As anyone who has ever read this blog well knows, I am unapologetically proud of my hometown of Seattle. Which is why I want to take a brief moment to highlight an artist and song that came from a fellow Seattleite. About race. And privilege. And white supremacy. And not just any rapper. A White rapper, whom I recently found out I have literally one degree of separation from. The same one that for many people, put Seattle on the map. And the same one who epically failed to use his Grammy win to celebrate a Black artist we all know should have won, an artist on my personal list of top five rappers of all time, but who lost because he didn’t have the same White privilege and cultural capital as the rapper who won. This kudos report is personal. Let’s do this, Macklemore.
This piece is also personal because a huge part of what I do as a diversity & inclusion professional is help people of color navigate white supremacy and thrive in the workplace while their White colleagues benefit from a racial privilege that they themselves will never know. On the flip side, my professional objective exists because White people continually blunder in their articulations of race and their promotion of racial equity. Simply put: I have a job because White people still don’t “get it.”
Now, this professional paradox of promoting an illusory racial equity that is deeply rooted in racial exclusion is something I have to wrestle with. And knowing that on some level, a portion of diversity and inclusion exists to appease racially insecure White people is discouraging, to say the least. But that’s another article.
Here I want to highlight Macklemore as a White male who actually tried to to talk–TO FELLOW WHITE PEOPLE in various stages of their racial awareness–about being WHITE, living in a white supremacist society, and benefitting from White privilege. If I look back on January 2016 and the entire twelve months of 2015, I can count a solid two White people who used their celebrity to do just that: Macklemore and Bernie Sanders. Though this personal estimate is devastatingly disappointing, it’s sobering and illustrates the fact Macklemore’s “White Privilege II” is kind of a big deal. Plus, if we’re being super honest, although Bernie Sanders wins undisputed gangster points for that Killer Mike interview, Macklemore’s appeal is far more broad than Bernie’s. On the heels of another #OscarsSoWhite debacle in the American entertainment industry, Macklemore’s 9-minute musical tour, “White Privilege II,” is timely.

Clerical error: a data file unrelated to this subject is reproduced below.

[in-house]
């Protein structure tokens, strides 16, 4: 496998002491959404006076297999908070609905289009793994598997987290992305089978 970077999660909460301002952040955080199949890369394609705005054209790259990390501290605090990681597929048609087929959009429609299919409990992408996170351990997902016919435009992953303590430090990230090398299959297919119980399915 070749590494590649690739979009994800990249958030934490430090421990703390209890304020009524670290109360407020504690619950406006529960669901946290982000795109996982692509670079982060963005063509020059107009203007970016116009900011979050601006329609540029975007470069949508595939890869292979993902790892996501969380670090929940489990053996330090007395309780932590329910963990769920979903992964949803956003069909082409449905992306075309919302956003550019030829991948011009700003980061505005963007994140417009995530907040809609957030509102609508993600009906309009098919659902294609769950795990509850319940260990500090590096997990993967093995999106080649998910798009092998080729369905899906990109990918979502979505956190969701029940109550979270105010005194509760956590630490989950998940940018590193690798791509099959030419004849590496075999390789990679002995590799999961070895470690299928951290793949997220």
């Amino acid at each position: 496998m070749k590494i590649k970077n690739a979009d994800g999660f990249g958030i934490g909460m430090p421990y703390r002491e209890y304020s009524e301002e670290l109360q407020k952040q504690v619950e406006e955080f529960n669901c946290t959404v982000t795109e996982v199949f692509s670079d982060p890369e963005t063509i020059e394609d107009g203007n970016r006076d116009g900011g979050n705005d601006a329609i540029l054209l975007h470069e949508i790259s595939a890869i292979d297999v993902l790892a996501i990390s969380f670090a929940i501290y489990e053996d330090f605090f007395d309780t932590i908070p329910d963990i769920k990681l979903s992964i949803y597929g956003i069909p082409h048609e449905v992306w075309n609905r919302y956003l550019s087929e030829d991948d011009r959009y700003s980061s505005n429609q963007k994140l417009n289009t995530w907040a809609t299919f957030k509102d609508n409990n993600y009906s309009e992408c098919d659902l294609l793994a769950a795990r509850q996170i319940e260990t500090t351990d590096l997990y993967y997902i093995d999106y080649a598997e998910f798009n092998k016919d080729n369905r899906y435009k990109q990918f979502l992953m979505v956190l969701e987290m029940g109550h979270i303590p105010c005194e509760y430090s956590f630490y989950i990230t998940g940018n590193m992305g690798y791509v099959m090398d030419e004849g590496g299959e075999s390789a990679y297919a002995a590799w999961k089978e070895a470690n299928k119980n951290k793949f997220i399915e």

I’m not going to deconstruct Macklemore’s presentation of race and racism. Plenty of other media platforms have taken on that task. Rather, I’d like to encourage the Diasporans in the room to pause, focus on your breath, and do whatever activities you had planned to do today that have absolutely nothing with being Black. Relish in this rare moment of not bearing the responsibility of calling out/schooling/explaining/minimizing/getting exhausted/losing hope in humanity/throwing up your hands at White people’s refusal to engage the racial realities that we as Diasporans cannot opt out of. Macklemore stepped up and effectively gave us 9 minutes of our lives back. I’m not saying he nailed it, or even that he didn’t, but I will declare that it felt good to see a White person try today. Two points to you, Mack. I can go get my laptop fixed now and get back to a manuscript that I haven’t looked at in months. Thank you.
Oh, and if you didn’t catch it, “White Privilege II” is a sequel, which means this song –and several Macklemore interviews–are just one step along his journey in figuring out how to to be an ally in the fight for racially equity. That deserves extra kudos.
Not sure what to think of “White Privilege II?” Take a listen.